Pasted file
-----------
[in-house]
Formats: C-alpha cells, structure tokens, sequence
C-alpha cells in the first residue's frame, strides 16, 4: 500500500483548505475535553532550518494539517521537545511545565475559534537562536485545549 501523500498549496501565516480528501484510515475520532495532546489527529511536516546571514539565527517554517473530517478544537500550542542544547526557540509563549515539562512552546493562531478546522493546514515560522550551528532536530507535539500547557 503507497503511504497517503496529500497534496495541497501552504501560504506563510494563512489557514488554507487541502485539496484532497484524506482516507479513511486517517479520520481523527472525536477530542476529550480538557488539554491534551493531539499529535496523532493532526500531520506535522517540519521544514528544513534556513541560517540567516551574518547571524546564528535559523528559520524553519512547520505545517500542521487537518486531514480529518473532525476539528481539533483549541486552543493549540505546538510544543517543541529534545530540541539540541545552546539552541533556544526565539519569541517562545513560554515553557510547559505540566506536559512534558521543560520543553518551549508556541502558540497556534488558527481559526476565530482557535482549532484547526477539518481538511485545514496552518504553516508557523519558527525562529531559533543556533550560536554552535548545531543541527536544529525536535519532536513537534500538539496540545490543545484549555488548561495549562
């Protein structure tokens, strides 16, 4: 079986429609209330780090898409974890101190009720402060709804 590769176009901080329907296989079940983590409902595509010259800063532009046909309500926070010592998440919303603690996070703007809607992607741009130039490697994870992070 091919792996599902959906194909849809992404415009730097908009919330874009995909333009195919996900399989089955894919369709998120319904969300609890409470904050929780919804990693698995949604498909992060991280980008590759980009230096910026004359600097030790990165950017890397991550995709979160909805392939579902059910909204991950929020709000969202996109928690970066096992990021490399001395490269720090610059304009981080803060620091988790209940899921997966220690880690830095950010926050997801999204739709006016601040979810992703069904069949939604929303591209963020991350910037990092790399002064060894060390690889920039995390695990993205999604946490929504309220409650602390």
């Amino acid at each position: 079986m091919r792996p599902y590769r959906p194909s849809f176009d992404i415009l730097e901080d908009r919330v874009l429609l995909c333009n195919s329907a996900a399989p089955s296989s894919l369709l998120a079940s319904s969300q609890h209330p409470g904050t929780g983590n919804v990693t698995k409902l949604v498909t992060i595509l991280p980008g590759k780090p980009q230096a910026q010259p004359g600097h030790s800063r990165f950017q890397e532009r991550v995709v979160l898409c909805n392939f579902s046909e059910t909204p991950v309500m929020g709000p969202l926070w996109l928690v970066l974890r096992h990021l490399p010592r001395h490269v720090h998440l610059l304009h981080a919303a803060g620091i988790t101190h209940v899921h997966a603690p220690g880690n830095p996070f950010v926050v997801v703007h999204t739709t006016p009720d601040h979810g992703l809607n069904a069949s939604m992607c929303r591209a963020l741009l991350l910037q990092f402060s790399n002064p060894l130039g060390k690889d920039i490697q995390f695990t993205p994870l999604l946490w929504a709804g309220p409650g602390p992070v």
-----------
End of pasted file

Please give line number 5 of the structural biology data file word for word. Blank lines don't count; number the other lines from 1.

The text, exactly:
């Amino acid at each position: 079986m091919r792996p599902y590769r959906p194909s849809f176009d992404i415009l730097e901080d908009r919330v874009l429609l995909c333009n195919s329907a996900a399989p089955s296989s894919l369709l998120a079940s319904s969300q609890h209330p409470g904050t929780g983590n919804v990693t698995k409902l949604v498909t992060i595509l991280p980008g590759k780090p980009q230096a910026q010259p004359g600097h030790s800063r990165f950017q890397e532009r991550v995709v979160l898409c909805n392939f579902s046909e059910t909204p991950v309500m929020g709000p969202l926070w996109l928690v970066l974890r096992h990021l490399p010592r001395h490269v720090h998440l610059l304009h981080a919303a803060g620091i988790t101190h209940v899921h997966a603690p220690g880690n830095p996070f950010v926050v997801v703007h999204t739709t006016p009720d601040h979810g992703l809607n069904a069949s939604m992607c929303r591209a963020l741009l991350l910037q990092f402060s790399n002064p060894l130039g060390k690889d920039i490697q995390f695990t993205p994870l999604l946490w929504a709804g309220p409650g602390p992070v």